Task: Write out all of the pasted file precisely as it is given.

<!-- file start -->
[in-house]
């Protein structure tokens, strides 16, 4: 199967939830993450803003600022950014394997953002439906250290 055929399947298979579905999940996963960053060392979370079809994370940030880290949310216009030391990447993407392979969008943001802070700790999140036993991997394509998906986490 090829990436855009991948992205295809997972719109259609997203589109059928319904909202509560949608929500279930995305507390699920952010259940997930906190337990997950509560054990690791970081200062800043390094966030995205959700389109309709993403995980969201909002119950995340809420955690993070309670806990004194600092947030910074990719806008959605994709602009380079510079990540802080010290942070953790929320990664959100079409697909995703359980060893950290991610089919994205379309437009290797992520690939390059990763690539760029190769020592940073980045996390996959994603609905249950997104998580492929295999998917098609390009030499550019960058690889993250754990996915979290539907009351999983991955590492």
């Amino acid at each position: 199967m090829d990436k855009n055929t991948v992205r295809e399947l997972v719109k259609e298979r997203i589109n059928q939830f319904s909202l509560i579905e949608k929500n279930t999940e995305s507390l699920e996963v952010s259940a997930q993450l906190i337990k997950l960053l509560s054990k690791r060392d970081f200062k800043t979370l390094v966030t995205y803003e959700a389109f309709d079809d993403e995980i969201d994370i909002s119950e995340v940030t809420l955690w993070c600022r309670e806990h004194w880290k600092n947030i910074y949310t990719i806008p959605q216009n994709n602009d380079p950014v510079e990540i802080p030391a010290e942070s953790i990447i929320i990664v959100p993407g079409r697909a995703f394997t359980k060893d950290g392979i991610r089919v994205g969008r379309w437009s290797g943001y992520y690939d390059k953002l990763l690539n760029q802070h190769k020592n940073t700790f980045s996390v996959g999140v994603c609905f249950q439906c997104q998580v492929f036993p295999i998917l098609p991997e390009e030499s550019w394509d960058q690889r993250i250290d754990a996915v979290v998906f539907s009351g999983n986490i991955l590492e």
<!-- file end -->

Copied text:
[in-house]
């Protein structure tokens, strides 16, 4: 199967939830993450803003600022950014394997953002439906250290 055929399947298979579905999940996963960053060392979370079809994370940030880290949310216009030391990447993407392979969008943001802070700790999140036993991997394509998906986490 090829990436855009991948992205295809997972719109259609997203589109059928319904909202509560949608929500279930995305507390699920952010259940997930906190337990997950509560054990690791970081200062800043390094966030995205959700389109309709993403995980969201909002119950995340809420955690993070309670806990004194600092947030910074990719806008959605994709602009380079510079990540802080010290942070953790929320990664959100079409697909995703359980060893950290991610089919994205379309437009290797992520690939390059990763690539760029190769020592940073980045996390996959994603609905249950997104998580492929295999998917098609390009030499550019960058690889993250754990996915979290539907009351999983991955590492």
């Amino acid at each position: 199967m090829d990436k855009n055929t991948v992205r295809e399947l997972v719109k259609e298979r997203i589109n059928q939830f319904s909202l509560i579905e949608k929500n279930t999940e995305s507390l699920e996963v952010s259940a997930q993450l906190i337990k997950l960053l509560s054990k690791r060392d970081f200062k800043t979370l390094v966030t995205y803003e959700a389109f309709d079809d993403e995980i969201d994370i909002s119950e995340v940030t809420l955690w993070c600022r309670e806990h004194w880290k600092n947030i910074y949310t990719i806008p959605q216009n994709n602009d380079p950014v510079e990540i802080p030391a010290e942070s953790i990447i929320i990664v959100p993407g079409r697909a995703f394997t359980k060893d950290g392979i991610r089919v994205g969008r379309w437009s290797g943001y992520y690939d390059k953002l990763l690539n760029q802070h190769k020592n940073t700790f980045s996390v996959g999140v994603c609905f249950q439906c997104q998580v492929f036993p295999i998917l098609p991997e390009e030499s550019w394509d960058q690889r993250i250290d754990a996915v979290v998906f539907s009351g999983n986490i991955l590492e």